FinCEN Issues Updated Advisory on Business Email Compromise Fraud

July 19, 2019 by ACA Aponix

On July 16, the U.S. Treasury’s Financial Crimes Enforcement Network (FinCEN) issued an update to the September 6, 2018 advisory, "Advisory to Financial Institutions on E-mail Compromise Fraud Schemes." The updated advisory indicates a sharp rise in business email compromise (BEC) fraud across financial services and other industries.

BEC fraud involves attackers gaining access to an email account and spoofing the account owner’s identity for fraudulent purposes such as wire theft or other transfers of funds. Per FinCEN's advisory, since 2016, over 32,000 reports of BECs have been received by FinCEN, with attempted theft totals reaching nearly $9 billion.

The updated FinCEN advisory includes updated operational definitions of these crimes. BEC indicates any use of email to misdirect any kind of payment or transmittal of something of value. BEC typically targets the accounts of financial institutions or customers of institutions that are financial entities. Email account compromise (EAC) targets personal email accounts belonging to an individual.

Financial institutions are a prime target for BEC, with attacks typically spoofing bank domains and using falsified SWIFT information, among other methods. Other industries are likewise seen as frequent victims. Government organizations have been targeted, with fraud gaining access to funds for pensions, payrolls and contracted services. Educational institutions are a prime target, with over $50 million in recent attacks aimed at accessing high dollar transactions of donors, tuition payments, grants, etc. Real estate is an additional frequent target, due to the frequent transfers in that industry of large sums, and its lack of strong identification processes in financial transactions.

The FinCEN advisory includes the following trends and figures that reflect the growing rates of BEC fraud and its impact:

  • Instances of BEC reported to FinCEN have risen from about 500 reports per month in 2016 to over 1,100 a month in 2018.
  • BEC damage has risen from $110 million monthly in 2016 to over $300 million monthly in 2018.
  • BEC targeting has spread across industries, with attacks hitting education, manufacturing and construction, commercial services, and real estate, in addition to financial services.
  • Arrests related to BEC have risen, with 42 in the U.S., 29 in Nigeria, as well as arrests in Canada, Mauritius and Poland. 15 money mules have been charged as well.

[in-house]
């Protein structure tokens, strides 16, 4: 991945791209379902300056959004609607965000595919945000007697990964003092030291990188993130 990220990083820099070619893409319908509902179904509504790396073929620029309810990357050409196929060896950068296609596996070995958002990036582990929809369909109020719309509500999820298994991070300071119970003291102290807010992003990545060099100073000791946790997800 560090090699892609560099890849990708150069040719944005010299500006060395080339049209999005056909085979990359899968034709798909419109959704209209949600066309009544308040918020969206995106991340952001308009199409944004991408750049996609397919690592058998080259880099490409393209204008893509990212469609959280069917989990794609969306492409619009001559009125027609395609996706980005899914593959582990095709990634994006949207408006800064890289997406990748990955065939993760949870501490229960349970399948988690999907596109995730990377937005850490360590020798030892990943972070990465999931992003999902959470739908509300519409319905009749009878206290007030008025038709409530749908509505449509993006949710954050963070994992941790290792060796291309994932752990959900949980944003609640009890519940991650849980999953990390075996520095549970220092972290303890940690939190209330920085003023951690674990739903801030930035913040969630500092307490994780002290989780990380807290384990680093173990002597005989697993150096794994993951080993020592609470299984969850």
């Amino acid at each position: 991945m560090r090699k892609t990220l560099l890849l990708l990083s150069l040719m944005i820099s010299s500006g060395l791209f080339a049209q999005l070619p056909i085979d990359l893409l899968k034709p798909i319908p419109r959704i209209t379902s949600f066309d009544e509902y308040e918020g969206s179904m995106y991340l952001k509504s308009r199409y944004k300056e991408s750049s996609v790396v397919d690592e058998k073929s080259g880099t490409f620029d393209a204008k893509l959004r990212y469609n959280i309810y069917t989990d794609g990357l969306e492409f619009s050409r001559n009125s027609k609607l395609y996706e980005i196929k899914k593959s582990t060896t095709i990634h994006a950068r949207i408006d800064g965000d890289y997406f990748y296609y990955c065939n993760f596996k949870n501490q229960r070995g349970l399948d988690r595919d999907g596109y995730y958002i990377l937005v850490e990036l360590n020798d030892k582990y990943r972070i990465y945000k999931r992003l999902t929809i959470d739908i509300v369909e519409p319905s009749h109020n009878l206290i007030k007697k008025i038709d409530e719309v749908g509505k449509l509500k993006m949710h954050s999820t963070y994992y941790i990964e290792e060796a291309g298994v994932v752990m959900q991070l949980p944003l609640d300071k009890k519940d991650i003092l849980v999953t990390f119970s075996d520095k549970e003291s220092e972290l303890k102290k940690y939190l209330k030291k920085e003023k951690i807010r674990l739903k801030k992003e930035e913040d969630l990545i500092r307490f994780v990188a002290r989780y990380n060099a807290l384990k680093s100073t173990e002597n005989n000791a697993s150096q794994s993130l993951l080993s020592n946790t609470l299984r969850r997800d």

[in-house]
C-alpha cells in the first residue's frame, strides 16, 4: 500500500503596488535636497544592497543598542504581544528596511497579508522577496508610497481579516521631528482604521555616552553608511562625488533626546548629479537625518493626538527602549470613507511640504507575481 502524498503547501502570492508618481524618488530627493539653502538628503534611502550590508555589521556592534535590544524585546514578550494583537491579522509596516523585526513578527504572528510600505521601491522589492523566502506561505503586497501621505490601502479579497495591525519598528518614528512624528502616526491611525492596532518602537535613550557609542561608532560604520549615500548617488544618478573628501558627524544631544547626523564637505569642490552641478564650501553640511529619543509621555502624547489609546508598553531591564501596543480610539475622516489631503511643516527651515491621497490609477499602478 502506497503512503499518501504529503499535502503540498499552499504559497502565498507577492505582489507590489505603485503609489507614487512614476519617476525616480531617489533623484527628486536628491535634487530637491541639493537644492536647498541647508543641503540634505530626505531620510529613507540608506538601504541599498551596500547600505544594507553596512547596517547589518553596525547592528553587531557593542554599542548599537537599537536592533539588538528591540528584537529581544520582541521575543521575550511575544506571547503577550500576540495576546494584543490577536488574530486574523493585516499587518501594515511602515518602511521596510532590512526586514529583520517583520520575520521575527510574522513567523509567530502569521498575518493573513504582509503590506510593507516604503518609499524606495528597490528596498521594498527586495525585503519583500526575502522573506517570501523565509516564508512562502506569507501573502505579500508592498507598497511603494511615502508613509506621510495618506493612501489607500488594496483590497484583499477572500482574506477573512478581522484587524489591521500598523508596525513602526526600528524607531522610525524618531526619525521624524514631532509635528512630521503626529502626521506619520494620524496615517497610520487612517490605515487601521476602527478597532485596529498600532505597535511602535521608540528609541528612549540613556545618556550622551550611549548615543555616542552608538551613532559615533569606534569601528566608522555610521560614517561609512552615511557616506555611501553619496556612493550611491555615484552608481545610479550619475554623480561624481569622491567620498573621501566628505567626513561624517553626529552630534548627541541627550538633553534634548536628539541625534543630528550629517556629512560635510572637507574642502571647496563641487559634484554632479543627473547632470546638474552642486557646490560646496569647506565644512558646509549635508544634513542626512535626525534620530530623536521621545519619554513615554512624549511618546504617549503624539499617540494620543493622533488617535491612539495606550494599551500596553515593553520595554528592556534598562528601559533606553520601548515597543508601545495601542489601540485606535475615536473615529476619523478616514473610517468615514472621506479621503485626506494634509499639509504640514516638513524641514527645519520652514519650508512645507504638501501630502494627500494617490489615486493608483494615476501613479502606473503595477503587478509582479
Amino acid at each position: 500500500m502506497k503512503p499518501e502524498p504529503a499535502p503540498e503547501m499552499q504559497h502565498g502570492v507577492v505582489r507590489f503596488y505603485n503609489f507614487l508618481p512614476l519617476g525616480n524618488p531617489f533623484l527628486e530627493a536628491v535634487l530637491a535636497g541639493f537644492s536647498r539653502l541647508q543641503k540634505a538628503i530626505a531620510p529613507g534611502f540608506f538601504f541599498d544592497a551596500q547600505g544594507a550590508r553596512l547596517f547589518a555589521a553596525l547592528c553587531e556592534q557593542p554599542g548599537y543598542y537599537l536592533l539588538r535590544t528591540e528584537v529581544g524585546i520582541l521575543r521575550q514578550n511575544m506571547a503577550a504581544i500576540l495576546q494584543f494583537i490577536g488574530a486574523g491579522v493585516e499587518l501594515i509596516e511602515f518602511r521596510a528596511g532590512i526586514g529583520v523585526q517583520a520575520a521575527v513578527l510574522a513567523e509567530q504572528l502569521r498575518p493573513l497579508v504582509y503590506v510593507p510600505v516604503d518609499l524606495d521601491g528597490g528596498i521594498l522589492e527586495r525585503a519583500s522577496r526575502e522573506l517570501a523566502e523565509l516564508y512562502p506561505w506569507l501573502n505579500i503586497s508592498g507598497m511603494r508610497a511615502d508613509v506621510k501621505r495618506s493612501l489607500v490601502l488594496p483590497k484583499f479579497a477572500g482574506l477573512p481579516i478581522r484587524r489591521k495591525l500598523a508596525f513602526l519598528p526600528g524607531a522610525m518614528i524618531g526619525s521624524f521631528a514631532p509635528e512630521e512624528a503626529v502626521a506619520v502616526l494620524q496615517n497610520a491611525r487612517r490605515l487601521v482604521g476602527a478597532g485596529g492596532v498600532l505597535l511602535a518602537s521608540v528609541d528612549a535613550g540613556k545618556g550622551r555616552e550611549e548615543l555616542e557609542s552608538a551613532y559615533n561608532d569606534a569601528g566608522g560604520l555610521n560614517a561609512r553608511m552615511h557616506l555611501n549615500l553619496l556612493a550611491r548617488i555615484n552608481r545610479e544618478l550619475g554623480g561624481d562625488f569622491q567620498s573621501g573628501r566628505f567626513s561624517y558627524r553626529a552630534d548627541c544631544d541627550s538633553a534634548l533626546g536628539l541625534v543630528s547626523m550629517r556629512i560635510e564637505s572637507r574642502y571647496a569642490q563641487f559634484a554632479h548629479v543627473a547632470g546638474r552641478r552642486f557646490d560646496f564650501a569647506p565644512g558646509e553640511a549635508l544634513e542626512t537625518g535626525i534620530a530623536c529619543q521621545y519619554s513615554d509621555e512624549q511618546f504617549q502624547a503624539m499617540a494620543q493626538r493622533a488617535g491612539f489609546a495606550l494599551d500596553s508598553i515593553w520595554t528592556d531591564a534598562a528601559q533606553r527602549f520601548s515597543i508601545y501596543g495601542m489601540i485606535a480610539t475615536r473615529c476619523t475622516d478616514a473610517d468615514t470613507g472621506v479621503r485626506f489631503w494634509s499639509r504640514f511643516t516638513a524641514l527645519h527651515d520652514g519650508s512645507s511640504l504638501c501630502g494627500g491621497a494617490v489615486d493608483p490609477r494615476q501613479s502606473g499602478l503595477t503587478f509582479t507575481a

ACA Guidance

In the updated risk advisory, FinCEN indicates that the chances for recovery of fraudulently wired funds is significantly greater when reported to law enforcement within 24 hours. Affected firms are advised to contact their local FBI office, the FBI’s Internet Crime Complaint Center, and the nearest United States Secret Service field office. Additionally, financial institutions are required to file Suspicious Activity Reports (SARs) at any instance of attempted BEC, whether the fraud attempt was successful or not. Further, a Financial Institutions Toll Free Hotline (866-556-3974) has been set up to report suspicious activities that may relate to terrorist activities.

ACA notes that it frequently is contacted after a BEC scam. Commonalities include misconfigured protections of Microsoft® Office 365® tenants (e.g., multi-factor authentication bypass mechanisms), and poor cash controls. Multiple firms that have contacted ACA directly have experienced multi-million dollar losses from BEC scams.

ACA recommends that firms take the following actions to prevent BEC fraud:

  • Immediately evaluate and strengthen existing procedures for wire transfers
  • Ensure that callbacks and voice identification are required elements in any significant transfer of funds or information
  • Increase staff awareness of social engineering techniques (e.g., phishing, spoofing) via mandatory training exercises
  • Include identification and prevention in training material while encouraging staff to challenge questionable, pressured orders that seem to come from organization higher-ups
  • Ensure that similar strengthened procedures for business email security and fund transfer security are in place at third-party vendors, portfolio companies, or other related institutions

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We provide the following solutions that can help your firm ensure strong security preparedness, prevention, and response regarding business email compromise fraud:

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